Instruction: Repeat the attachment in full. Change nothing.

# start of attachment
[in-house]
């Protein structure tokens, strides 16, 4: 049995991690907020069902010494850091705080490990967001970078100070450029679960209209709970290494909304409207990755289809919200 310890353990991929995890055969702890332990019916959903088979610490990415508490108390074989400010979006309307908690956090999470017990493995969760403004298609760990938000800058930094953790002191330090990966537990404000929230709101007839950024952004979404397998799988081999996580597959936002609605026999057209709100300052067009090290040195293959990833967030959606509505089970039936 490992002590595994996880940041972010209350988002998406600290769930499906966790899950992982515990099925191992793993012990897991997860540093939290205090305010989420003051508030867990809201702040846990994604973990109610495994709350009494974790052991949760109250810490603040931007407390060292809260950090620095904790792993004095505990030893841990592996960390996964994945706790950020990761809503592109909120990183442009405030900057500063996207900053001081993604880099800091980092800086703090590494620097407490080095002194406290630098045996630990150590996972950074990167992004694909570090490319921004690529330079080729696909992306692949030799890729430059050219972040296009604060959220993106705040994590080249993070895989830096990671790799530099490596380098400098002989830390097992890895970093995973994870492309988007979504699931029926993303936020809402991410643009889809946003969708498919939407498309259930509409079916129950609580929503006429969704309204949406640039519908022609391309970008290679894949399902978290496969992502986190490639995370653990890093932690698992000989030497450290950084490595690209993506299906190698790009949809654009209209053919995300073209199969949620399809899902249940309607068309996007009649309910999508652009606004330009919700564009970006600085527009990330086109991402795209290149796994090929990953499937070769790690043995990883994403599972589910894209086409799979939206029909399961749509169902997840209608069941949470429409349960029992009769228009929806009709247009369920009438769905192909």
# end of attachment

[in-house]
């Protein structure tokens, strides 16, 4: 049995991690907020069902010494850091705080490990967001970078100070450029679960209209709970290494909304409207990755289809919200 310890353990991929995890055969702890332990019916959903088979610490990415508490108390074989400010979006309307908690956090999470017990493995969760403004298609760990938000800058930094953790002191330090990966537990404000929230709101007839950024952004979404397998799988081999996580597959936002609605026999057209709100300052067009090290040195293959990833967030959606509505089970039936 490992002590595994996880940041972010209350988002998406600290769930499906966790899950992982515990099925191992793993012990897991997860540093939290205090305010989420003051508030867990809201702040846990994604973990109610495994709350009494974790052991949760109250810490603040931007407390060292809260950090620095904790792993004095505990030893841990592996960390996964994945706790950020990761809503592109909120990183442009405030900057500063996207900053001081993604880099800091980092800086703090590494620097407490080095002194406290630098045996630990150590996972950074990167992004694909570090490319921004690529330079080729696909992306692949030799890729430059050219972040296009604060959220993106705040994590080249993070895989830096990671790799530099490596380098400098002989830390097992890895970093995973994870492309988007979504699931029926993303936020809402991410643009889809946003969708498919939407498309259930509409079916129950609580929503006429969704309204949406640039519908022609391309970008290679894949399902978290496969992502986190490639995370653990890093932690698992000989030497450290950084490595690209993506299906190698790009949809654009209209053919995300073209199969949620399809899902249940309607068309996007009649309910999508652009606004330009919700564009970006600085527009990330086109991402795209290149796994090929990953499937070769790690043995990883994403599972589910894209086409799979939206029909399961749509169902997840209608069941949470429409349960029992009769228009929806009709247009369920009438769905192909």